Valadao’s approach is smart. Social science tells is us that when we’re in crowds, we tend to interact with one another differently than when we’re in small groups or in one-on-one settings. In a group, each individual tends to feel less responsibility for their behavior, less duty to act civilly, and that feeling tends to lessen as the size of the group gets larger. That’s why it’s called the “mob mentality.” There is also what is called a diffusion of responsibility, whereby a person is less likely to take responsibility for what’s going on when other people are present. When everyone else is hurling insults at the poor guy up on stage, it’s easier to join in. People rarely behave this way in one-on-one meetings, where we’d feel much more embarrassed about yelling and screaming at someone.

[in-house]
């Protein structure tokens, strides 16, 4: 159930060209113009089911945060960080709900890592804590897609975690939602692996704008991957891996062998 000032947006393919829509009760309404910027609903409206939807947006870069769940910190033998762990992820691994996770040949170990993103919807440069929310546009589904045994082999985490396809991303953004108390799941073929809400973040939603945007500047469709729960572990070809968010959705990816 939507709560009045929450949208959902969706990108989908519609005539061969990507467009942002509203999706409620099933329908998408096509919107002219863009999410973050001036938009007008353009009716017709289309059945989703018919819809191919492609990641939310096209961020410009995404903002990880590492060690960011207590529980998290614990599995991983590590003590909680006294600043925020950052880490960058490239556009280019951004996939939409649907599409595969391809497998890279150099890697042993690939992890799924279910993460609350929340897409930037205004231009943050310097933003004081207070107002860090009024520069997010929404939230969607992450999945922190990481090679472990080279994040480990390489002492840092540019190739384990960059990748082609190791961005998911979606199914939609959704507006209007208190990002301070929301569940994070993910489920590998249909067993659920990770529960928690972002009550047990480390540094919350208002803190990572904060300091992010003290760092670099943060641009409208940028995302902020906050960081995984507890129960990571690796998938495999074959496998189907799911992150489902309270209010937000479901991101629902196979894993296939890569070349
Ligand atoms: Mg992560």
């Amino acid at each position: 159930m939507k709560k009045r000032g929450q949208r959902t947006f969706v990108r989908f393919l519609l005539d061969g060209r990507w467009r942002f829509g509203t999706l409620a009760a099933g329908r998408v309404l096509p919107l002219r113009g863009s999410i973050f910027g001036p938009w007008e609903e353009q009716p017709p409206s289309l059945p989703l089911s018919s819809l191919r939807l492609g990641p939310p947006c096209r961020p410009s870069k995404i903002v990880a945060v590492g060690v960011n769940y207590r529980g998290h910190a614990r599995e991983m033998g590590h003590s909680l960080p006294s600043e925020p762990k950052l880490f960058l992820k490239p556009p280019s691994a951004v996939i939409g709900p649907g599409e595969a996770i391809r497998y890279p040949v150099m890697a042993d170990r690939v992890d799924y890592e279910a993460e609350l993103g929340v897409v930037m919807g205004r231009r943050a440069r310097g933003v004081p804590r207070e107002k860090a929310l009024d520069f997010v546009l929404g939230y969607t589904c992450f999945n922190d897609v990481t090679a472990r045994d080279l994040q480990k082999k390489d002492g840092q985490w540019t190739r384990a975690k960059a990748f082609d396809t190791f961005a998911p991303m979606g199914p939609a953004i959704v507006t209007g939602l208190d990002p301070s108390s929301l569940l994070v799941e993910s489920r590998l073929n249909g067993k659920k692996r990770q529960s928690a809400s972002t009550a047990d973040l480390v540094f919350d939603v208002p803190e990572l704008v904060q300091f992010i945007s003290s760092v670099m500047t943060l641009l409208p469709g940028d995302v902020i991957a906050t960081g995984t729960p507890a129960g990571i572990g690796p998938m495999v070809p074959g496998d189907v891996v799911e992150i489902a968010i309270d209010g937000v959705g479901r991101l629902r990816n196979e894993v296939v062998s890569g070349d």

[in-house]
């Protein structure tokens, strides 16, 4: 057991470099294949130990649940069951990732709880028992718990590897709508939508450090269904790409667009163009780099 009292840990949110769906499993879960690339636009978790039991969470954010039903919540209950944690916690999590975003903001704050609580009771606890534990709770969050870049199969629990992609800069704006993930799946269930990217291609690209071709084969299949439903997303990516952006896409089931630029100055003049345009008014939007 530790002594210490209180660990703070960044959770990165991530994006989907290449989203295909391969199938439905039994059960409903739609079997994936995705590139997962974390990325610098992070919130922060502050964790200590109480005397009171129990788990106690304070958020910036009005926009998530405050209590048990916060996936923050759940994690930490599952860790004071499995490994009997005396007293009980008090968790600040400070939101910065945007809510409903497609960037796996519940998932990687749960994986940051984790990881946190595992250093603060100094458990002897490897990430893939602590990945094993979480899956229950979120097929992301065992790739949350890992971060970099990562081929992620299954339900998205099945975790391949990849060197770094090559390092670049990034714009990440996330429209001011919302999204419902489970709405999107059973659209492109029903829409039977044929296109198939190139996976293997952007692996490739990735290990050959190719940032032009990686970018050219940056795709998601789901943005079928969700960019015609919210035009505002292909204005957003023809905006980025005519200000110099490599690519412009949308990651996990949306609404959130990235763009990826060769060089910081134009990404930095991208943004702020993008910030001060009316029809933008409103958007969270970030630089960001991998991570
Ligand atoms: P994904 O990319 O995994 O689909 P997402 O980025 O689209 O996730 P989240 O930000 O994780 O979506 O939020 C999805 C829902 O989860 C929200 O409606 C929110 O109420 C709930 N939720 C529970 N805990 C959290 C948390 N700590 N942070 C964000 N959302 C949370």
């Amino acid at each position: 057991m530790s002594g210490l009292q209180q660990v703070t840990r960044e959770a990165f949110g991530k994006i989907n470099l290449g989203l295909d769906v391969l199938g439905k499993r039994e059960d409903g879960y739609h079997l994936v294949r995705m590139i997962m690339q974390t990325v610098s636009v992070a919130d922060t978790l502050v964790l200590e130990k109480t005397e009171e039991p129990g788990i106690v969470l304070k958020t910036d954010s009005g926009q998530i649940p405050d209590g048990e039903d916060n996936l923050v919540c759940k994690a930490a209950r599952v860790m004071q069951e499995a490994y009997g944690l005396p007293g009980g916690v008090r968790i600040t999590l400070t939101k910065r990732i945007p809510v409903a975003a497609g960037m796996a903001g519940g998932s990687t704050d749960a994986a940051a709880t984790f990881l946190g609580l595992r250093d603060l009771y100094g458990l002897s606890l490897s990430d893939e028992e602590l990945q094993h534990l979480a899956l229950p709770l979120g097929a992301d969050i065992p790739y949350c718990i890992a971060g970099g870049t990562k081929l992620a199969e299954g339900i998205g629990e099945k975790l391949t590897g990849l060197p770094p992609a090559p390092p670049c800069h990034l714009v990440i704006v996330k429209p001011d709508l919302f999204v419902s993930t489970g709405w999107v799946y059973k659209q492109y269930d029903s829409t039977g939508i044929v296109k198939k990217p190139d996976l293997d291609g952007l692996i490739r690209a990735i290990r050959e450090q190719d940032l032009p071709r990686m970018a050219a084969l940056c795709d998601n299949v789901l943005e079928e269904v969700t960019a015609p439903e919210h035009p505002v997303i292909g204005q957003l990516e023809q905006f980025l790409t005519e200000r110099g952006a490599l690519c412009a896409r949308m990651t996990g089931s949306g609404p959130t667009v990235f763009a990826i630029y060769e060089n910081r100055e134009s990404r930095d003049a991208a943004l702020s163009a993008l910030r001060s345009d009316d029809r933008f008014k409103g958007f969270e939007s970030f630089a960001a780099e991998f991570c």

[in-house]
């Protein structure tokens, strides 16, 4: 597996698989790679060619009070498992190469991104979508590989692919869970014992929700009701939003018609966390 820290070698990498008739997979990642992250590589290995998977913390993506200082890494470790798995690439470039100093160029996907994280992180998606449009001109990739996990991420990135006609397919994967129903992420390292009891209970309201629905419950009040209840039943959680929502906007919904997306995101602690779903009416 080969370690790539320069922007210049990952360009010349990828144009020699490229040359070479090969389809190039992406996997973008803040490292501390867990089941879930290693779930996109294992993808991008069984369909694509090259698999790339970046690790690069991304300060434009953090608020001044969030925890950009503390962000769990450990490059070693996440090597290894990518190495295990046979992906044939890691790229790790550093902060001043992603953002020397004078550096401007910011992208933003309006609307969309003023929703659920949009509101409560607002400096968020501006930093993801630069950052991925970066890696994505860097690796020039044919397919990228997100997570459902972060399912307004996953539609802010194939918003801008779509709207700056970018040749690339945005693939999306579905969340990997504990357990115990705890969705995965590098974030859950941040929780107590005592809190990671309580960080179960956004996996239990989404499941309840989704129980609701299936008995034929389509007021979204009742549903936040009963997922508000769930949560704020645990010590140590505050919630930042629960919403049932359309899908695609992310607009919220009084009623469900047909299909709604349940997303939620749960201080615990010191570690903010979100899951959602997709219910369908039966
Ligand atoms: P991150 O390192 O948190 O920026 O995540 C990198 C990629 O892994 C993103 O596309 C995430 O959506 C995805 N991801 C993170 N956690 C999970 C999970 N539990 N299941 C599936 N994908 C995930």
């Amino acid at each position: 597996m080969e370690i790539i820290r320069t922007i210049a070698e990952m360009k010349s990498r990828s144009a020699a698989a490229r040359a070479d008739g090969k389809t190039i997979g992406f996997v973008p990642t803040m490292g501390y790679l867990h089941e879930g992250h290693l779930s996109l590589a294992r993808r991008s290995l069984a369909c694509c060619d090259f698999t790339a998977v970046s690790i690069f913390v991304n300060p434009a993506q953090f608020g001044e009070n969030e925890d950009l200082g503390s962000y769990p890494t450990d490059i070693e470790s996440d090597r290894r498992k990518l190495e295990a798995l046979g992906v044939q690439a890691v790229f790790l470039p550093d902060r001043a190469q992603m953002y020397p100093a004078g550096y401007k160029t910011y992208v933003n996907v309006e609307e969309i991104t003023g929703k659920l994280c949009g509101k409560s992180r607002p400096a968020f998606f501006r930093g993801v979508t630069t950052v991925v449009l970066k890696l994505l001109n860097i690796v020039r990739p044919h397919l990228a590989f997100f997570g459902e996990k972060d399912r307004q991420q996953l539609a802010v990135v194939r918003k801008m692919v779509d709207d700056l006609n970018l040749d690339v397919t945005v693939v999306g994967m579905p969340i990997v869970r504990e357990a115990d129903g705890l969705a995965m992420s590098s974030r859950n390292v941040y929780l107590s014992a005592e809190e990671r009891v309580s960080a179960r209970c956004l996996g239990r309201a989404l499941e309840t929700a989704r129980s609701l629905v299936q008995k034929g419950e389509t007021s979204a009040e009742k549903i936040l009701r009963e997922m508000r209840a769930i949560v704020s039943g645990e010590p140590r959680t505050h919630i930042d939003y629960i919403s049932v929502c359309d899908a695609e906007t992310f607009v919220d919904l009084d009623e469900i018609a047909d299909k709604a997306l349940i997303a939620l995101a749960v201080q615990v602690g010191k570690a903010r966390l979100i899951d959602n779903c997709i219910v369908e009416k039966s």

Wisconsin Gov. Walker in 2011 faced not just unruly town halls, but a weeks-long, sometimes physically confrontational “occupation” of the area surrounding his state capitol by tens of thousands of protesters. He advises congressmen to “keep calm; stay steady… The people in my state eventually came to see that even though they may not have agreed with our policy points all the time, they nevertheless looked at all the crazy, over-the-top stuff the protestors were doing and said, ‘Hey, that doesn’t represent me,’ and they begin to be more open to our philosophy and our conservative principles.” And, as reported by Opportunity Lives, “Ultimately, the best course of action is for House members to listen, listen and listen some more, Walker said. ‘If you have a town hall event slated to last an hour, better make it three hours.’”